March 21, 2014
The yooper
28 posts
Omar:
A bit of miscommunication, but worked out. I agree we have always had some powerful hitters and I have always been careful of them when I pitched. Yes, when better bats TPS/Demirini came out I started to also hit it over the fence and I could not before. Now with the ultra II I can still hit some but they are fewer, guess I am getting older and more out of shape. I may have to get a mask if I want to continue to pitch or perhaps just go play third. I tried a mask and it inhibites my vision so much and it makes me sweat a lot hard to see with sweat in your eyes. I am from up North got like 4 ft. snow yet and playing in 90's is tough and worse with the helmet and face mask. I guess one can get used to anything just takes some time and patience. Hope to see you on the field. Donny C The Yooper.
March 21, 2014
Home Plate
15 posts

Vance+50

Take a good look at 40 M+ teams to find hitters that can hit softballs 300 feet with wood bats. 2 guys that I think have that ability would be Jose Canseco and possibly Super Dave Vasquez. What about Mike Machenko? I have no doubt there are many others in the upper age levels. You just need to look around to find them.




March 21, 2014
Home Plate
15 posts
Vance+50

Take a good look at 40 M+ teams to find hitters that can hit softballs 300 feet with wood bats. 2 guys that I think have that ability would be Jose Canseco and possibly Super Dave Vasquez. What about Mike Machenko? I have no doubt there are many others in the upper age levels. You just need to look around to find them.




March 24, 2014
Vance+50
16 posts
Home Plate, I have no doubt that you are right about those guys. However, there aren't a lot of "those" guys walking around. If you read what I posted, I agreed that there were a few guys that could do that, just not 100's.
March 24, 2014
neck10
498 posts
yooper hit from second base have a better chance to hit it over the fence,Ill grove you lol
March 24, 2014
The yooper
28 posts
Neck10: Rik you are right if I could just hit from 2ed base, I would be a homerun hitter. This thread got onto the conversation can many people hit a homerun 300 plus with a wooden bat. If I recall you hit a homerun off of me using a wooden bat a couple years back. Our fences must be around 300'. Granted, I gave you a meatball pitch just to see if you could do it. lol I think you have a couple of others on your team that can do that like Billy. Do you think our snow will be gone by May? -7 this morning and weatherman saysd all week like this. Donny C The Yooper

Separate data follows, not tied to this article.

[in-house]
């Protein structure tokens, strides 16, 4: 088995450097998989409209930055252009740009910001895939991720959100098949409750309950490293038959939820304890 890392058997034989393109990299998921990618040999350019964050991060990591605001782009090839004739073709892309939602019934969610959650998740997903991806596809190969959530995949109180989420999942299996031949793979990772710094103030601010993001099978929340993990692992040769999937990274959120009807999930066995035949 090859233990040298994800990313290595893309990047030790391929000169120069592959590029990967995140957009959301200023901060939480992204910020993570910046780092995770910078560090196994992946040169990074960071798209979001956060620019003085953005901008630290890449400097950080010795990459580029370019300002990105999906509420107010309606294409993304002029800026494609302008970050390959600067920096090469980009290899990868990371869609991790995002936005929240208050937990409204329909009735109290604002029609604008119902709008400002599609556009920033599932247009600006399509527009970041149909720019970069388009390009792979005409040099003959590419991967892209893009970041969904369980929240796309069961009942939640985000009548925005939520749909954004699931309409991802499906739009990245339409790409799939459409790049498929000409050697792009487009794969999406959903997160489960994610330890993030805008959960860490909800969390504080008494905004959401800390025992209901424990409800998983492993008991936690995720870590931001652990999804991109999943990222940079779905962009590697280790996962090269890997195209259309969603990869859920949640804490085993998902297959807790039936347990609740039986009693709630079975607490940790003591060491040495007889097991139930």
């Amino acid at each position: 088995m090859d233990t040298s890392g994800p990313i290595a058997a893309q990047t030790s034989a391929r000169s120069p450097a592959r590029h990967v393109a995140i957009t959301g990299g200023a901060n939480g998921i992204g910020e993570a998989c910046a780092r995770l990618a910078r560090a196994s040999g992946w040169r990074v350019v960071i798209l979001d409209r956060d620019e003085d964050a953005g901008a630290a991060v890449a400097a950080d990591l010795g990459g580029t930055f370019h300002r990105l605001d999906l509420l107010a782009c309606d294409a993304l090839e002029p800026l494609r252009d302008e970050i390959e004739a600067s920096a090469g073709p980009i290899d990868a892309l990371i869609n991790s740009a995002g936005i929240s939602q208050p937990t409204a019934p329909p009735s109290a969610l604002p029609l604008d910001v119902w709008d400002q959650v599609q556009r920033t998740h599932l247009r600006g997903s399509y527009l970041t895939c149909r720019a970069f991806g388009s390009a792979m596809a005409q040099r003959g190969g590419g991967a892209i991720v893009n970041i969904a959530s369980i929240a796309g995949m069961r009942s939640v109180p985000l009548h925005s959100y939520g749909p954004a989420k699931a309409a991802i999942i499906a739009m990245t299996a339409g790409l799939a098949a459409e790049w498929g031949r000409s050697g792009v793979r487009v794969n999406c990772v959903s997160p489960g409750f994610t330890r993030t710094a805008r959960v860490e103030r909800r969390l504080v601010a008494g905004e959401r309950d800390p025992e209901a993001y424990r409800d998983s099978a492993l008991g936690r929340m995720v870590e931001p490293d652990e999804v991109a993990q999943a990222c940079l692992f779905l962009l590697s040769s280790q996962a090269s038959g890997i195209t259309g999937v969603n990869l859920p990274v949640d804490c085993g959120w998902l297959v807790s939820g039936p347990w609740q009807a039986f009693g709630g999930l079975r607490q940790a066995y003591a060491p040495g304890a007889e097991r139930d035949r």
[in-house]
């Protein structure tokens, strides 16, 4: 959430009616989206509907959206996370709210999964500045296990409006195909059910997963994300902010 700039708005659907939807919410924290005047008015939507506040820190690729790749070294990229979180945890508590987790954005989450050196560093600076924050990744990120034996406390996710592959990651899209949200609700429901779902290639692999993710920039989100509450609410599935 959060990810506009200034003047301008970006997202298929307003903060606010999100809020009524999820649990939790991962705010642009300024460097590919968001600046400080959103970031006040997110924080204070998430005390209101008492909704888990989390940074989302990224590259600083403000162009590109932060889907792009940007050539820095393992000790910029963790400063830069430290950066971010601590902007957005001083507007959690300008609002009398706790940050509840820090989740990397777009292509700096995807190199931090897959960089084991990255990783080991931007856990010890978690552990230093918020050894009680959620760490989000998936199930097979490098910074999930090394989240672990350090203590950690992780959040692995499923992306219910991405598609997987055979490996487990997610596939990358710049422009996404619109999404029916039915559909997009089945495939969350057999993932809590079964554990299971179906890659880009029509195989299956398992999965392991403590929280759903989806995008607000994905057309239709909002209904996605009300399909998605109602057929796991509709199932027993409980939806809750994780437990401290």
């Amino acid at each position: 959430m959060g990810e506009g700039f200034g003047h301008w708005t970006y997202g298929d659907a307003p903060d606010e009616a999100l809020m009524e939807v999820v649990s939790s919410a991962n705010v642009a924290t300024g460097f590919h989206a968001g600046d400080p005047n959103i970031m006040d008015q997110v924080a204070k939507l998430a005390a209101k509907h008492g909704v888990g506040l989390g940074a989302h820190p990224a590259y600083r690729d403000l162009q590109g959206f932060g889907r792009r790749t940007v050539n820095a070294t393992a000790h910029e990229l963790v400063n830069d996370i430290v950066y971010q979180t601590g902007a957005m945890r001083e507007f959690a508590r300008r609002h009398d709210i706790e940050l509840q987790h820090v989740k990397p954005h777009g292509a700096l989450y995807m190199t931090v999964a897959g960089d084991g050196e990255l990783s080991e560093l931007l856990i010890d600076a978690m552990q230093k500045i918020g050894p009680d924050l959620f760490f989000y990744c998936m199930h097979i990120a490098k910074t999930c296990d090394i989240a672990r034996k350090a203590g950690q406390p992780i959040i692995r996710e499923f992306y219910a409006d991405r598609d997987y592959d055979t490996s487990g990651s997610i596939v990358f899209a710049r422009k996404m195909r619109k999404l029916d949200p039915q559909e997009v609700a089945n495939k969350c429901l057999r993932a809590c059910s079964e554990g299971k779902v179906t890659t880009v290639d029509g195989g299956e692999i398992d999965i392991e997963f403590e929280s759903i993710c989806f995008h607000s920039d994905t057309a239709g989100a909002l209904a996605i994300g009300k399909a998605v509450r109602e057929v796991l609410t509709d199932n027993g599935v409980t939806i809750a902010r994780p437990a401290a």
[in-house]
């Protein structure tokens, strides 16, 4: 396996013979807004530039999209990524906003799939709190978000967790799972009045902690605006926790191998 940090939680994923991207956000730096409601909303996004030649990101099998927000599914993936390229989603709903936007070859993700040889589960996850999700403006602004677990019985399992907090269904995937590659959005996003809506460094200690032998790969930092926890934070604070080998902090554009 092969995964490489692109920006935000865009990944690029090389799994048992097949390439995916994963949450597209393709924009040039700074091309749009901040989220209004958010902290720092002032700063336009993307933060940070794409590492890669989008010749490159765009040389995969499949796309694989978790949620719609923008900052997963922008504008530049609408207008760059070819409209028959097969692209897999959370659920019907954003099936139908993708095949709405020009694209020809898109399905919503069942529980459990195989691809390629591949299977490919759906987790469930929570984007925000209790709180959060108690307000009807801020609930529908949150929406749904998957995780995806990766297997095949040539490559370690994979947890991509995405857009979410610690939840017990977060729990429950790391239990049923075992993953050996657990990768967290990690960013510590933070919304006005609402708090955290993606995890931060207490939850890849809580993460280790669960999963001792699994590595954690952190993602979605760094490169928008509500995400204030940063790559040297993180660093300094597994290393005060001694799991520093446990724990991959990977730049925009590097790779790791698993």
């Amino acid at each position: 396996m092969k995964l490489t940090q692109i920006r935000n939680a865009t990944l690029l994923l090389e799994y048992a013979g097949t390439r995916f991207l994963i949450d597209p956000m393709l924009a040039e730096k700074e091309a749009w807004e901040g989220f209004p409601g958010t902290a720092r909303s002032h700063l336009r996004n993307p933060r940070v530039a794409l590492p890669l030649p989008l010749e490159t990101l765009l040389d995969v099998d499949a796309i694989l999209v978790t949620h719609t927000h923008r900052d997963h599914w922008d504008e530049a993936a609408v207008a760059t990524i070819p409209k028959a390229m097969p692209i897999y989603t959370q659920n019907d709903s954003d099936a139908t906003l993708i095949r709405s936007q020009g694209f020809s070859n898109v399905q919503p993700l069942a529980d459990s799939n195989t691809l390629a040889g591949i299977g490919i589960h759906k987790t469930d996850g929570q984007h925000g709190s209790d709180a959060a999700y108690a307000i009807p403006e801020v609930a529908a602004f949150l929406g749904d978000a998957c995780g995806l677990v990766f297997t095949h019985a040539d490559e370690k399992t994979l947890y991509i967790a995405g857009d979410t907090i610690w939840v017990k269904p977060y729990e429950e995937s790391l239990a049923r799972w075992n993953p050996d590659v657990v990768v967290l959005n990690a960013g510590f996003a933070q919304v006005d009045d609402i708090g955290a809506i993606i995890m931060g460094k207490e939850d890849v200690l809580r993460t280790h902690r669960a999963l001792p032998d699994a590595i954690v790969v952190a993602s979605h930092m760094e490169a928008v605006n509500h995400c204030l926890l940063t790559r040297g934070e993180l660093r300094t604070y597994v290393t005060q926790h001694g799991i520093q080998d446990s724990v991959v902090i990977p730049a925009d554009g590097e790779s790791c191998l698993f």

April 2, 2014
neck10
498 posts
YEA I almost screwed myself in the ground with my swing tho.I don't swing for power when we travel , but in our league I have to,so im going to hit more the foul ball I hit over the fence went a lot farther than the fair ball hr did.LOL We had that big fellow ROB SCHLEEDE on our young team Im sure he could hit a ball 350 with wooden bat and thos bats weren't very good bats.call me Donnie you guys arnt signed up yet for league I need you there for my batting average LOL 231-218-4787
May 5, 2014
capp16
5 posts
I would suggest Rip-It pitchers masks. I haven't tried any others but it's what I see being worn pretty often, even by fastpitch or little leagues. They are meant to be worn by infielders as well, so they stay on nicely and don't get in the way of your vision. They also have one that eliminates glare.

Not sure if there is a good selection in stores but you can get a good variety online at the basic sport stores and I also found a good site that explains different types of protection and describes Rip-It masks in depth- http://www.pitchershelmet.com/ Someone suggested getting a mask with plastic bars so it isn't as heavy, but I'd be afraid that would break easier. They use steel for better protection but it's lightweight so it isn't heavy. I'd also suggest trying on the mask and playing with it in practice or a game to see how you like while you're actually in action.

I know a couple pitchers that got hit so even if some people think the bats are to blame, it's still good to take protective action.
May 5, 2014
Rich33
Men's 50
3 posts
I use the Worth Mask. Lightweight and good visability thru grill.
May 6, 2014
gu_nn00
Men's 60
7 posts
I too have pitched for many years and wearing this equipment makes me feel like a "target" for a lot of hitters. I was hit more last season than I was combined in my entire career.

A real simply solution but it will never take root because the associations and bat manufactures are deep "in bed" with each other, is to simply go back to the bats and balls that all of us used in our heyday and get rid of these high-tech weapons being used now.